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Analyze FHIR Data in R

Use standard R functions and the development environment of your choice to analyze FHIR data with the CData JDBC Driver for FHIR.

Access FHIR data with pure R script and standard SQL on any machine where R and Java can be installed. You can use the CData JDBC Driver for FHIR and the RJDBC package to work with remote FHIR data in R. By using the CData Driver, you are leveraging a driver written for industry-proven standards to access your data in the popular, open-source R language. This article shows how to use the driver to execute SQL queries to FHIR and visualize FHIR data by calling standard R functions.

Install R

You can match the driver's performance gains from multi-threading and managed code by running the multithreaded Microsoft R Open or by running open R linked with the BLAS/LAPACK libraries. This article uses Microsoft R Open 3.2.3, which is preconfigured to install packages from the Jan. 1, 2016 snapshot of the CRAN repository. This snapshot ensures reproducibility.

Load the RJDBC Package

To use the driver, download the RJDBC package. After installing the RJDBC package, the following line loads the package:


Connect to FHIR as a JDBC Data Source

You will need the following information to connect to FHIR as a JDBC data source:

  • Driver Class: Set this to cdata.jdbc.fhir.FHIRDriver
  • Classpath: Set this to the location of the driver JAR. By default this is the lib subfolder of the installation folder.

The DBI functions, such as dbConnect and dbSendQuery, provide a unified interface for writing data access code in R. Use the following line to initialize a DBI driver that can make JDBC requests to the CData JDBC Driver for FHIR:

driver <- JDBC(driverClass = "cdata.jdbc.fhir.FHIRDriver", classPath = "MyInstallationDir\lib\cdata.jdbc.fhir.jar", identifier.quote = "'")

You can now use DBI functions to connect to FHIR and execute SQL queries. Initialize the JDBC connection with the dbConnect function.

Set URL to the Service Base URL of the FHIR server. This is the address where the resources are defined in the FHIR server you would like to connect to. Set ConnectionType to a supported connection type. Set ContentType to the format of your documents. Set AuthScheme based on the authentication requirements for your FHIR server.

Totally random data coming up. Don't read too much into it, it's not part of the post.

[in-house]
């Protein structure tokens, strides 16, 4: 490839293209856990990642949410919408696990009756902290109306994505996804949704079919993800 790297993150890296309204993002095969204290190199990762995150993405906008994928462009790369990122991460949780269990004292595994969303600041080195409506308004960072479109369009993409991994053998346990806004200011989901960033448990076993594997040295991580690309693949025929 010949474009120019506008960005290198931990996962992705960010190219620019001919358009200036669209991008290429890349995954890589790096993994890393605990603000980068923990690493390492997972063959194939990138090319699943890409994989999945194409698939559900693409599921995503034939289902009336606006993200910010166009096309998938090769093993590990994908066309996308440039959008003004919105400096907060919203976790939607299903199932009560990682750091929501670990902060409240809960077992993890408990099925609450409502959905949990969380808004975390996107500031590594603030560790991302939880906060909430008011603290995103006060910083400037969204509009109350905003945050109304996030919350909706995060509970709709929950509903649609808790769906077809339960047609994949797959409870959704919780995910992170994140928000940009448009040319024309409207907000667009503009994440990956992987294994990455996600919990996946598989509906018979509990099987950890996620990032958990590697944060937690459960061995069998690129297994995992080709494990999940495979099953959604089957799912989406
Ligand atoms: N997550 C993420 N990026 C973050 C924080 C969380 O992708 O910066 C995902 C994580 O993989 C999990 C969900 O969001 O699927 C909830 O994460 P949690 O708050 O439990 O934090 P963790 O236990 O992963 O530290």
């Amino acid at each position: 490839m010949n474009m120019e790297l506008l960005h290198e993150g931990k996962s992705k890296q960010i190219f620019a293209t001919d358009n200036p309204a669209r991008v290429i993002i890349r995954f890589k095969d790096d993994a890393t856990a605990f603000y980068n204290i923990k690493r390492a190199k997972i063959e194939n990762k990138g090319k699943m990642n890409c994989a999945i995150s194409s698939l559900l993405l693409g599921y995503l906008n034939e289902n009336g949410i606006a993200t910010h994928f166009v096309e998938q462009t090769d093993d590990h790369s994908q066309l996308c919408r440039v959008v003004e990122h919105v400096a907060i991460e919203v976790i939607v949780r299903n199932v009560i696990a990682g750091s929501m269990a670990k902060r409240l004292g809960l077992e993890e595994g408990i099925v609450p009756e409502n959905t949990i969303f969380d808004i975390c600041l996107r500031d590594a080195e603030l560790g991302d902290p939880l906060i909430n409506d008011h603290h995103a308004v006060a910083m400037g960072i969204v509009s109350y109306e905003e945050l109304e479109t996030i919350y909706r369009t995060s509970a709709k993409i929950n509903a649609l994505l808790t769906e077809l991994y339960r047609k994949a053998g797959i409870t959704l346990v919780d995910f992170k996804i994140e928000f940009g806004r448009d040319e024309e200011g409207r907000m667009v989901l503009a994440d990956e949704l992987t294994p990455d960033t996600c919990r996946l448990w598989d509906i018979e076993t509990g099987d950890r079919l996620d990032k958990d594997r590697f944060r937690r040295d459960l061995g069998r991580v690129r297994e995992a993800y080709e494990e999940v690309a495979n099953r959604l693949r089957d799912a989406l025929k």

Generic, Azure-based, AWS-based, and Google-based FHIR server implementations are supported.

Sample Service Base URLs

  • Generic: http://my_fhir_server/r4b/
  • Azure:
  • AWS:
  • Google:

Generic FHIR Instances

The product supports connections to custom instances of FHIR. Authentication to custom FHIR servers is handled via OAuth (read more about OAuth in the Help documentation. Before you can connect to custom FHIR instances, you must set ConnectionType to Generic.

Built-in Connection String Designer

For assistance in constructing the JDBC URL, use the connection string designer built into the FHIR JDBC Driver. Either double-click the JAR file or execute the jar file from the command-line.

java -jar cdata.jdbc.fhir.jar

Fill in the connection properties and copy the connection string to the clipboard.

Below is a sample dbConnect call, including a typical JDBC connection string:

conn <- dbConnect(driver,"jdbc:fhir:URL=;ConnectionType=Generic;ContentType=JSON;AuthScheme=None;")

Schema Discovery

The driver models FHIR APIs as relational tables, views, and stored procedures. Use the following line to retrieve the list of tables:


Execute SQL Queries

You can use the dbGetQuery function to execute any SQL query supported by the FHIR API:

patient <- dbGetQuery(conn,"SELECT Id, [name-use] FROM Patient WHERE [address-city] = 'New York'")

You can view the results in a data viewer window with the following command:


Plot FHIR Data

You can now analyze FHIR data with any of the data visualization packages available in the CRAN repository. You can create simple bar plots with the built-in bar plot function:

par(las=2,ps=10,mar=c(5,15,4,2)) barplot(patient$[name-use], main="FHIR Patient", names.arg = patient$Id, horiz=TRUE)